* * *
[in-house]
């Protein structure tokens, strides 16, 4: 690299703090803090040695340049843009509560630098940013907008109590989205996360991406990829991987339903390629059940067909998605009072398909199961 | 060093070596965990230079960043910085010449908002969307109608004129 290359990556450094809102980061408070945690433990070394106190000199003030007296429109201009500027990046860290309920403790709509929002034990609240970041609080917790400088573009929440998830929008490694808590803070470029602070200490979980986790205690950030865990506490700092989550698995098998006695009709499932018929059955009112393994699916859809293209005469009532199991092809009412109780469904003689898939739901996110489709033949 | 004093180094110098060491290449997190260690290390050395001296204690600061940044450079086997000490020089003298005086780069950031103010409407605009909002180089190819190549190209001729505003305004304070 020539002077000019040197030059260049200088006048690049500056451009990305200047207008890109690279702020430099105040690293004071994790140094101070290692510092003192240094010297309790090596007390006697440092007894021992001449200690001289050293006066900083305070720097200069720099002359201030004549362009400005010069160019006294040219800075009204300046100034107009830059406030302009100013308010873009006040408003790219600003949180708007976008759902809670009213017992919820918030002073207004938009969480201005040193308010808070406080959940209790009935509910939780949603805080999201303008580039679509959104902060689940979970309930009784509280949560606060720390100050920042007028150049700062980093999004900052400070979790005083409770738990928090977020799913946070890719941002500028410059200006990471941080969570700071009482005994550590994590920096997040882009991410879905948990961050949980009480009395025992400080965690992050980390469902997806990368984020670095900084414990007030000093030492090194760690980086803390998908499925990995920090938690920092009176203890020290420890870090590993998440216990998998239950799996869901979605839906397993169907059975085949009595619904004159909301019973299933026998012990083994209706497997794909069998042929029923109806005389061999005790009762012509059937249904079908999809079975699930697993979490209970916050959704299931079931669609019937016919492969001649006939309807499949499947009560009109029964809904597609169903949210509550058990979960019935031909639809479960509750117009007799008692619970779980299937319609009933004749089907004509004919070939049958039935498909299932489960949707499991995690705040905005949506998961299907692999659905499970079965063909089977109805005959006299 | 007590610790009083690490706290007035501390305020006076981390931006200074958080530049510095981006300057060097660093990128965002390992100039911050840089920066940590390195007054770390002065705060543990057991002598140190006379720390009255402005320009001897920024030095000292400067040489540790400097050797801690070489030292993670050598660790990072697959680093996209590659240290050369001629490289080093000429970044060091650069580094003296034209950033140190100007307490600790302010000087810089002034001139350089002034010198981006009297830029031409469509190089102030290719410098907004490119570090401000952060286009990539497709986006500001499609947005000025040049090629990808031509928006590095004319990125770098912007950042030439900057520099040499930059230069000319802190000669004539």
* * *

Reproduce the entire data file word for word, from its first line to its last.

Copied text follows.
[in-house]
């Protein structure tokens, strides 16, 4: 690299703090803090040695340049843009509560630098940013907008109590989205996360991406990829991987339903390629059940067909998605009072398909199961 | 060093070596965990230079960043910085010449908002969307109608004129 290359990556450094809102980061408070945690433990070394106190000199003030007296429109201009500027990046860290309920403790709509929002034990609240970041609080917790400088573009929440998830929008490694808590803070470029602070200490979980986790205690950030865990506490700092989550698995098998006695009709499932018929059955009112393994699916859809293209005469009532199991092809009412109780469904003689898939739901996110489709033949 | 004093180094110098060491290449997190260690290390050395001296204690600061940044450079086997000490020089003298005086780069950031103010409407605009909002180089190819190549190209001729505003305004304070 020539002077000019040197030059260049200088006048690049500056451009990305200047207008890109690279702020430099105040690293004071994790140094101070290692510092003192240094010297309790090596007390006697440092007894021992001449200690001289050293006066900083305070720097200069720099002359201030004549362009400005010069160019006294040219800075009204300046100034107009830059406030302009100013308010873009006040408003790219600003949180708007976008759902809670009213017992919820918030002073207004938009969480201005040193308010808070406080959940209790009935509910939780949603805080999201303008580039679509959104902060689940979970309930009784509280949560606060720390100050920042007028150049700062980093999004900052400070979790005083409770738990928090977020799913946070890719941002500028410059200006990471941080969570700071009482005994550590994590920096997040882009991410879905948990961050949980009480009395025992400080965690992050980390469902997806990368984020670095900084414990007030000093030492090194760690980086803390998908499925990995920090938690920092009176203890020290420890870090590993998440216990998998239950799996869901979605839906397993169907059975085949009595619904004159909301019973299933026998012990083994209706497997794909069998042929029923109806005389061999005790009762012509059937249904079908999809079975699930697993979490209970916050959704299931079931669609019937016919492969001649006939309807499949499947009560009109029964809904597609169903949210509550058990979960019935031909639809479960509750117009007799008692619970779980299937319609009933004749089907004509004919070939049958039935498909299932489960949707499991995690705040905005949506998961299907692999659905499970079965063909089977109805005959006299 | 007590610790009083690490706290007035501390305020006076981390931006200074958080530049510095981006300057060097660093990128965002390992100039911050840089920066940590390195007054770390002065705060543990057991002598140190006379720390009255402005320009001897920024030095000292400067040489540790400097050797801690070489030292993670050598660790990072697959680093996209590659240290050369001629490289080093000429970044060091650069580094003296034209950033140190100007307490600790302010000087810089002034001139350089002034010198981006009297830029031409469509190089102030290719410098907004490119570090401000952060286009990539497709986006500001499609947005000025040049090629990808031509928006590095004319990125770098912007950042030439900057520099040499930059230069000319802190000669004539």